Nevermind that [...]
Lordy. Lordy. How did Snyder 2016 get past rigorous peer review and into a supposed “top” journal like Nature?
Carolyn Snyder did a 2 million year temperature reconstruction then assumed that all the warming in the whole record was caused by CO2, she then carried that correlation right through to reach the absurd conclusion that climate sensitivity is not 2 – 4C, but 7 to 13 freaking degrees. (Did she study climate science by watching Al Gore?)
Normally we’d expect a climate expert to know that orbital mechanics drive most of the changes.
Don’t look now, but Gavin Schmidt has done the right thing and pointed out a very silly conclusion that Nature and all their reviewers missed. (If only Nature had asked bloggers to review it …)
This obvious mistake has caught out a lot of the press. It was also missed by The ABC, The Conversation, Andrew Glikson etc etc. The Daily Mail (UK) published a version by Associated Press, and they at least asked Michael Mann who said he “remains skeptical until more research confirms it” (as if!), and Jeremy Shakun, who said it “seems too high”. Though AP buried those weak warnings and still went with [...]
After the hottest ever El Nino year with relentless propaganda on Australian media, even a loaded survey finds that only 39% of Australians agree that humans are the major drivers of the climate. The survey is being painted as a success by obedient “journalists”. But this is not skyrocketing support, it’s more likely last gasp noise. The results will be down again next year (with the weather).
It is yet another meaningless motherhood survey that avoids asking real questions, offers unbalanced answers, and uses the same ambiguous language as most of these pointless surveys do. Would you like apple-pie?
Who doesn’t want nicer weather — and for free?
The questions climate fans are too scared to ask
Obviously The Climate Institute don’t want real answers, which they must know would be devastating. They won’t ask how much people want to pay out their own pocket to fix the climate. They won’t ask people to rank “climate change” against all the other issues they care about. They won’t ask people if Climate Change is a scam, a con, or a scheme to make the green industry rich (a year ago a US poll showed 31% were happy to call climate change [...]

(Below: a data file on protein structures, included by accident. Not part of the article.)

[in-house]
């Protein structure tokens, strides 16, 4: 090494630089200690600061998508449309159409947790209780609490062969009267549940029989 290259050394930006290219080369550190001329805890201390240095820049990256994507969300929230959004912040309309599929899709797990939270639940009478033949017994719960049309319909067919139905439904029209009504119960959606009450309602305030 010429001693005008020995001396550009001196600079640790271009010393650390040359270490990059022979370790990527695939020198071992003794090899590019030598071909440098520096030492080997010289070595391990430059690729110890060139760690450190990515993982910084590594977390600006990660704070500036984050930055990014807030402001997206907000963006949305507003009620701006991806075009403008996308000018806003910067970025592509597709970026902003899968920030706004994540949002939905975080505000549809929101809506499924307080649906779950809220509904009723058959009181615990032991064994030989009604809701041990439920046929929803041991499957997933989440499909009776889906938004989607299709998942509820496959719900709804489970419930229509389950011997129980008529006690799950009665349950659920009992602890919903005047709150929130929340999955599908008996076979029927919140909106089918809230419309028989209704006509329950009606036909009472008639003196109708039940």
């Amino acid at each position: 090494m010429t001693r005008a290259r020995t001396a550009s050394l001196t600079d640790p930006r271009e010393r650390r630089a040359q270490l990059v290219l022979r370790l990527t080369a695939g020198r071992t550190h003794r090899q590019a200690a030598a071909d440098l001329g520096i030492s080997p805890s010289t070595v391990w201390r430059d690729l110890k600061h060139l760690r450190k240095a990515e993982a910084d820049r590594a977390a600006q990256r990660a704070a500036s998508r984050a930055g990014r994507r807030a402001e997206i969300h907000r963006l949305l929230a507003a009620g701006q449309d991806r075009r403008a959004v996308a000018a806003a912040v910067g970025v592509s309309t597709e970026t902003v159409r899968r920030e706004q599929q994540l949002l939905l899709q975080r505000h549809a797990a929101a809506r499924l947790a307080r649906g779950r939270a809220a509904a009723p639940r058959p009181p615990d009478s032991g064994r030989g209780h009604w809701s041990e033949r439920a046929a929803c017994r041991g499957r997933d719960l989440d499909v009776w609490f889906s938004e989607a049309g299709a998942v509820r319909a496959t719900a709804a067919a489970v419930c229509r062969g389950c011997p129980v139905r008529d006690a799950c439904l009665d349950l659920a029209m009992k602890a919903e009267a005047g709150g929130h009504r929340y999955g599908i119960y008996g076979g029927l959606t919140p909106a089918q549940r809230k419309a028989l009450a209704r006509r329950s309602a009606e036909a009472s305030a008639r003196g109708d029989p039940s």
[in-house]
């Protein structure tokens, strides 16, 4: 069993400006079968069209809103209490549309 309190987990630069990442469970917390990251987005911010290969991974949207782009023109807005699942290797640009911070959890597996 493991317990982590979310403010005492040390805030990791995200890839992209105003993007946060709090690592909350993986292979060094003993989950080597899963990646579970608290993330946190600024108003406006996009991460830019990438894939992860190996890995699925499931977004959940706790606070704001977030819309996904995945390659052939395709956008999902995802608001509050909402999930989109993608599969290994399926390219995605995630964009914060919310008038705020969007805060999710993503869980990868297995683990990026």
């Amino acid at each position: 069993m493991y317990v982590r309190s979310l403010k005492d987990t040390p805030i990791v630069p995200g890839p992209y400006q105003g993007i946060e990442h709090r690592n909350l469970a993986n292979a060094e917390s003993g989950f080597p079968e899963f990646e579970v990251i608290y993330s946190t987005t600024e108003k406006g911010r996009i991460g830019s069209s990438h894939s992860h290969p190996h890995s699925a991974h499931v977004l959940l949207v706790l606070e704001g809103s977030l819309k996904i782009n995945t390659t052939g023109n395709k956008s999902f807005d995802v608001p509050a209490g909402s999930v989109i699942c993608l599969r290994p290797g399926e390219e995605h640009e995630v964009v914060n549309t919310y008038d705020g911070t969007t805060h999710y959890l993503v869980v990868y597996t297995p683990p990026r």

This week XKCD (a popular Geek comic site) posted an epic cartoon called “A Timeline Of Earth’s Average Temperature”. It was a cutesy long godzilla hockey-stick — “scary” to the unwary.
It’s easy to make a scary historical-looking temperature graph — so easy that the artist probably didn’t even know how. (Thank Shakun, Marcott, Annan, Hadcrut and the IPCC for doing the tricky part.) First, guesstimate temperatures over last 20,000 years with anything at hand: tree-rings, ice bubbles, coral, fossilized tea leaves, whatever. Blend. Then stop the proxies, tack on thermometer data that was recorded in a different way with different errors and a very different response to faster temperature changes. Finally, launch that line into the future with unvalidated, skillless multivariate models that predict a fingerprint which 28 million weather balloons can’t find. Then take the models that didn’t work for the last twenty years, and run with the errors to the next century… Voila!
I took the 14,000 pixel cartoon and squeezed it to one shot that shows the curve that matters. See the error bars? Me neither.
(But who needs an uncertainty range when you have faith?)
Click to enlarge.